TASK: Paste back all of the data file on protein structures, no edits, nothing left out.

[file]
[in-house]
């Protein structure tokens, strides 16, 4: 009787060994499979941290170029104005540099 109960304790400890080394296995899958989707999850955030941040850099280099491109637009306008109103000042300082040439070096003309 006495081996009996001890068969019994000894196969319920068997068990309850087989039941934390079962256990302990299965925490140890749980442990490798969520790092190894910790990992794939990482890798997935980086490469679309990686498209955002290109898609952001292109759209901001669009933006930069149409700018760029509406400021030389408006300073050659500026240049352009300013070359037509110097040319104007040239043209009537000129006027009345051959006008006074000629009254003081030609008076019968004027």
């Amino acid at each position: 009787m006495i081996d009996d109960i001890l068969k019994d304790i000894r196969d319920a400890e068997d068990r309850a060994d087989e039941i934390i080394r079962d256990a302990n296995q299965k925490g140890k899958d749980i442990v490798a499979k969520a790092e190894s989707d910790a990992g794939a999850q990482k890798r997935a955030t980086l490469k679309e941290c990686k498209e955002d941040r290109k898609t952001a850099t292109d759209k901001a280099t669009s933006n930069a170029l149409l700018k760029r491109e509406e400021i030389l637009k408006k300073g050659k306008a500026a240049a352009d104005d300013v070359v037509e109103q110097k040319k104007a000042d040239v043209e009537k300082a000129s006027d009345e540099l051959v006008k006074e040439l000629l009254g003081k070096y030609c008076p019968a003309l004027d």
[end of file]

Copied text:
[in-house]
């Protein structure tokens, strides 16, 4: 009787060994499979941290170029104005540099 109960304790400890080394296995899958989707999850955030941040850099280099491109637009306008109103000042300082040439070096003309 006495081996009996001890068969019994000894196969319920068997068990309850087989039941934390079962256990302990299965925490140890749980442990490798969520790092190894910790990992794939990482890798997935980086490469679309990686498209955002290109898609952001292109759209901001669009933006930069149409700018760029509406400021030389408006300073050659500026240049352009300013070359037509110097040319104007040239043209009537000129006027009345051959006008006074000629009254003081030609008076019968004027």
């Amino acid at each position: 009787m006495i081996d009996d109960i001890l068969k019994d304790i000894r196969d319920a400890e068997d068990r309850a060994d087989e039941i934390i080394r079962d256990a302990n296995q299965k925490g140890k899958d749980i442990v490798a499979k969520a790092e190894s989707d910790a990992g794939a999850q990482k890798r997935a955030t980086l490469k679309e941290c990686k498209e955002d941040r290109k898609t952001a850099t292109d759209k901001a280099t669009s933006n930069a170029l149409l700018k760029r491109e509406e400021i030389l637009k408006k300073g050659k306008a500026a240049a352009d104005d300013v070359v037509e109103q110097k040319k104007a000042d040239v043209e009537k300082a000129s006027d009345e540099l051959v006008k006074e040439l000629l009254g003081k070096y030609c008076p019968a003309l004027d």